David Cameron has reiterated his promise to put the Lisbon Treaty to a referendum in the UK if his party gains power before it is implemented.
The Conservative leader said: ‘There will be no change in our policy on Europe. There will be no change in Conservative policy as long as the Lisbon Treaty is still not in force.
‘I have said repeatedly that I want us to have a referendum. If the treaty is not ratified in all member states and not in force when the election is held, and if we are elected, then we will hold a referendum on it,’ he added.
Ireland passed the Treaty by a margin of 67.1% to 32.9%.
The Czech Republic and Poland are the only two countries who have yet to sign the document.
The British parliament ratified the Lisbon treaty after the Labour government rejected Conservative calls for a referendum, but the Tories say they will reverse Britain's ratification if voters reject it in their planned vote.
Conservative foreign affairs policy chief William Hague said he respected Ireland's decision to accept Lisbon, but said the treaty had ‘no democratic legitimacy’ in Britain.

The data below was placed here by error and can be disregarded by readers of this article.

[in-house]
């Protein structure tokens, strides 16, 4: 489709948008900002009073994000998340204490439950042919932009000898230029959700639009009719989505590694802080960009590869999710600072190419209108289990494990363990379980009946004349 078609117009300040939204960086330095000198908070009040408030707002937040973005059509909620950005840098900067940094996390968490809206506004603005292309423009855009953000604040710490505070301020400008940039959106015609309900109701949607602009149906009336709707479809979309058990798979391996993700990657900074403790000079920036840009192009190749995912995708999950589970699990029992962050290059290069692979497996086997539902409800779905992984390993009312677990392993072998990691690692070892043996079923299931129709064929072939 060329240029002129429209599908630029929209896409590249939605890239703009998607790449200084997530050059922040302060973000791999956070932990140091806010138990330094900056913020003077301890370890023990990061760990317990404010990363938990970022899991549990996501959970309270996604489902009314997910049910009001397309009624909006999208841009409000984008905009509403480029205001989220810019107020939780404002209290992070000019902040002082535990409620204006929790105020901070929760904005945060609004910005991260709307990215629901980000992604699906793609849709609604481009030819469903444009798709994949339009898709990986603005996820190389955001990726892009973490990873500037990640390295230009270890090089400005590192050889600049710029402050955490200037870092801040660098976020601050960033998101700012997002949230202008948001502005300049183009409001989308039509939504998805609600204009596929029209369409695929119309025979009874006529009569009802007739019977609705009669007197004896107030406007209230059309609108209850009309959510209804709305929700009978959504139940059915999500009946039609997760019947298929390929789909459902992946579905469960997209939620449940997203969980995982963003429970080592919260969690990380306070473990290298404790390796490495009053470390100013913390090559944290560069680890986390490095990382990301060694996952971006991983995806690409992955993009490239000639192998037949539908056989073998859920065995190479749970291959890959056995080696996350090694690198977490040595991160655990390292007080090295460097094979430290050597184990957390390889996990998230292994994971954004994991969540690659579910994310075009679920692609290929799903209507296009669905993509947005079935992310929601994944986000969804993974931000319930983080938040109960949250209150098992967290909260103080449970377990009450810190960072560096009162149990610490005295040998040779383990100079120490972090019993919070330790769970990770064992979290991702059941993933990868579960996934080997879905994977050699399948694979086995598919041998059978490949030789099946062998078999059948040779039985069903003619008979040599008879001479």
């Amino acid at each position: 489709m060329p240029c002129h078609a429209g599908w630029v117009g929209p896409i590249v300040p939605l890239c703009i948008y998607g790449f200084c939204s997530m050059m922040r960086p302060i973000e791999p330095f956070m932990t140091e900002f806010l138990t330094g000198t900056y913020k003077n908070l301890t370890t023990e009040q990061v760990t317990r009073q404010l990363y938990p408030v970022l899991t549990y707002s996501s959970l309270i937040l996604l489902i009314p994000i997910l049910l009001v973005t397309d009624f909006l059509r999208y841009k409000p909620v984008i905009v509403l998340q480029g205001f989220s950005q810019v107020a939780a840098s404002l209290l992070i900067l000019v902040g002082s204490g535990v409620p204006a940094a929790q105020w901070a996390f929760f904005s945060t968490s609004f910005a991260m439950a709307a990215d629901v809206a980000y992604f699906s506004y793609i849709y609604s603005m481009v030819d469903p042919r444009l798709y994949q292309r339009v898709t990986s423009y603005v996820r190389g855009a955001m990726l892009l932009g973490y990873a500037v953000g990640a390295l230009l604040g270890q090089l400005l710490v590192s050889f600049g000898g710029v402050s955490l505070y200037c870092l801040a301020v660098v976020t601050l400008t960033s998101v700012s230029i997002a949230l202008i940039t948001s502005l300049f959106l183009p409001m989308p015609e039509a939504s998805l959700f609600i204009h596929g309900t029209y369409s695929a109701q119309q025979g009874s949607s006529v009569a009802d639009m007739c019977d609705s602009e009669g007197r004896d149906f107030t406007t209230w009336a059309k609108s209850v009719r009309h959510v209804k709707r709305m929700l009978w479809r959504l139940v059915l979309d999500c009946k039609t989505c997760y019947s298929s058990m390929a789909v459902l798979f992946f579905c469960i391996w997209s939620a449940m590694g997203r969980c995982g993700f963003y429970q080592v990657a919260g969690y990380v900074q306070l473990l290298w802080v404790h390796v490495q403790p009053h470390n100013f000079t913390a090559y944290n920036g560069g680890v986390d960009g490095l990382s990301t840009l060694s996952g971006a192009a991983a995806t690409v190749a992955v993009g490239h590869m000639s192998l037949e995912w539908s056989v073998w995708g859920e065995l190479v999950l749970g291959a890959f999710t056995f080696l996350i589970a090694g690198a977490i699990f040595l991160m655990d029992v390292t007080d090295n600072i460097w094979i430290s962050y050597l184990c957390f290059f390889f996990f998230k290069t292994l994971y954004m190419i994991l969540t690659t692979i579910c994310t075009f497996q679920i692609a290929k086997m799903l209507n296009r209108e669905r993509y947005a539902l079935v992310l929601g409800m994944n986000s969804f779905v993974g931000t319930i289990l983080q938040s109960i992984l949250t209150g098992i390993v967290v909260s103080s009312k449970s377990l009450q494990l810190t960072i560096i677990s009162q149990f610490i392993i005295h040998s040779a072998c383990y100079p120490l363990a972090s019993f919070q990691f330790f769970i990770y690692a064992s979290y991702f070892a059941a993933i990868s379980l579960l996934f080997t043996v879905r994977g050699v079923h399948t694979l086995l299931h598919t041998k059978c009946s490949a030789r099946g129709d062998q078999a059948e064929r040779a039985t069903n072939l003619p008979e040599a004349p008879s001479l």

‘The government now needs to explain why the Irish people have had to vote twice when the British people have not been allowed to vote once,’ he said.
Mr Cameron has said he will set a date for the referendum during campaigning for the British general election next year.
Meanwhile, Czech President Vaclav Klaus has said his country's ratification of the Lisbon Treaty is ‘not on the cards’.
Mr Klaus and Polish President Lech Kaczynski still have to sign the Treaty, which must be approved by all 27 EU countries to take effect.
Mr Kaczynski has said he would sign if the Irish vote yes, but Mr Klaus said the Czech constitutional court had asked him to hold off ratification until it passes a verdict on a complaint against the text made by Czech senators.
‘As you have noticed, I am banned from signing (the Treaty) until the constitutional court comes up with something,’ Mr Klaus said.
The court has said it expects to announce a date for the final ruling within three weeks.
In the meantime, it has ordered Mr Klaus ‘to abstain from any steps that could lead to the ratification...until (it) passes its verdict.’
The complaint by Czech senators has upset the Treaty’s supporters who are afraid about Mr Cameron's referendum plans.
But Mr Klaus said today that ‘the people of Britain should have been doing something much earlier, not just now. It's too late to say something and wait for my decision’.
Commenting on the Irish vote, Mr Klaus said it was ‘tarnished since this is a repeated referendum’.